When You Require Professional Intervention

In some cases, rat infestations cannot be alleviated through home remedies and standard traps. This is where we come in, to provide a fast, safe and humane rat removal solution. 

How Our Services Get Rid of Rats 

AMES Group provides a range of exceptional services to customers across Birmingham and far into the midlands. From clinical and humane rat removal, to installing prevention deterrents and advising customers on the best ways to keep rats away from their premises.

Our services include:

  • Identifying rats in and around your properties
  • Identifying areas where rats may infiltrate and providing advice and prevention methods to alleviate the threat of rats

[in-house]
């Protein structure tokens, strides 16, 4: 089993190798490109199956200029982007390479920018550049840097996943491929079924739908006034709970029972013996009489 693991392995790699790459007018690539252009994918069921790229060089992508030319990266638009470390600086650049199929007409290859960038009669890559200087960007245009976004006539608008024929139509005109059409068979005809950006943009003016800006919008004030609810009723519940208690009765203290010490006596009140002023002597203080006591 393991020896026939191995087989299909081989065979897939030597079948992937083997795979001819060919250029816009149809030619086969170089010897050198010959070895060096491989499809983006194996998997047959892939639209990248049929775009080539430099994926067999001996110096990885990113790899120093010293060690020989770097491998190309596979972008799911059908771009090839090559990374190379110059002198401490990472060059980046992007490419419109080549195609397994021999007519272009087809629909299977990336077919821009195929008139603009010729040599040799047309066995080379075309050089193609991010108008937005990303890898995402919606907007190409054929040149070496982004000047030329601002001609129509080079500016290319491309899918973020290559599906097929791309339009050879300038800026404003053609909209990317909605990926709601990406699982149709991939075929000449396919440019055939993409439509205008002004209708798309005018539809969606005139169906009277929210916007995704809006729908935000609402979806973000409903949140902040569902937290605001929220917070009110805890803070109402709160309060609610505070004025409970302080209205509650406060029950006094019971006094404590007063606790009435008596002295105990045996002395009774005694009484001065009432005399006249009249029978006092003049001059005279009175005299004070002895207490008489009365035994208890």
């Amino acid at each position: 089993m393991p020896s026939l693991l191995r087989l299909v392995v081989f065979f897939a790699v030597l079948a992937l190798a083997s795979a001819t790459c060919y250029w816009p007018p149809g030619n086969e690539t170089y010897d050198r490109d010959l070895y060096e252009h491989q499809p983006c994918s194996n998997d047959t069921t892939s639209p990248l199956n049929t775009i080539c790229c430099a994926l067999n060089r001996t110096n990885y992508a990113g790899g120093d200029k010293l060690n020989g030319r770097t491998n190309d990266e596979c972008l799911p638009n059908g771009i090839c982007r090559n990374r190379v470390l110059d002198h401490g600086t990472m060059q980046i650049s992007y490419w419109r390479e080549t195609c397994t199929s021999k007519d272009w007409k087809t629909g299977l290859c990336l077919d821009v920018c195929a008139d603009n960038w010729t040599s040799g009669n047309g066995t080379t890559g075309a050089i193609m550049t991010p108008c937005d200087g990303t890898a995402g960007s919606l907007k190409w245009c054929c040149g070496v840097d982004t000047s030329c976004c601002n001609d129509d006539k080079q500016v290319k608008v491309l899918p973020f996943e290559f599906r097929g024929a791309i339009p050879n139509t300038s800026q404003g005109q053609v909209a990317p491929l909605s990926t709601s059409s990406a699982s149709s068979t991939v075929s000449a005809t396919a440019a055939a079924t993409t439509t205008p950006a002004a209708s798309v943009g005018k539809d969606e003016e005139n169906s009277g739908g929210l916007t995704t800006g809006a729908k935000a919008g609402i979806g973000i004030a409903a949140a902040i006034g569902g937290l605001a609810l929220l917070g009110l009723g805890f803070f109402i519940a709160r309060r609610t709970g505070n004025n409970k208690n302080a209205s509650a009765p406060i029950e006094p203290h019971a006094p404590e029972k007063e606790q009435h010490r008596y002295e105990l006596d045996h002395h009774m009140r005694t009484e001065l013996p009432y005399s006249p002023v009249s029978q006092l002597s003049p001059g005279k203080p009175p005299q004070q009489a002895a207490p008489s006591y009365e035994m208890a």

• Preventative rat control measures if sewer pipes have been breached
  • Hygiene advice to deter rats from entering your property
  • How to keep your business premises rat-free
  • Rat nest removal
  • Essential rat prevention measures
  • A guide to the most useful rat prevention products

We are traditionally a commercial pest and rat control company, but if you have a large scale domestic problem, we will take your needs into consideration.

How Our Service Works

We conduct a professional survey of the property and surrounding area – before we begin removing the rats from your property, we conduct a full it survey to assess the severity of the situation. This involves seeing one of our pest and crat control technicians to your property.

You choose a time that is convenient to you and the audit can take between 30 minutes to over an hour.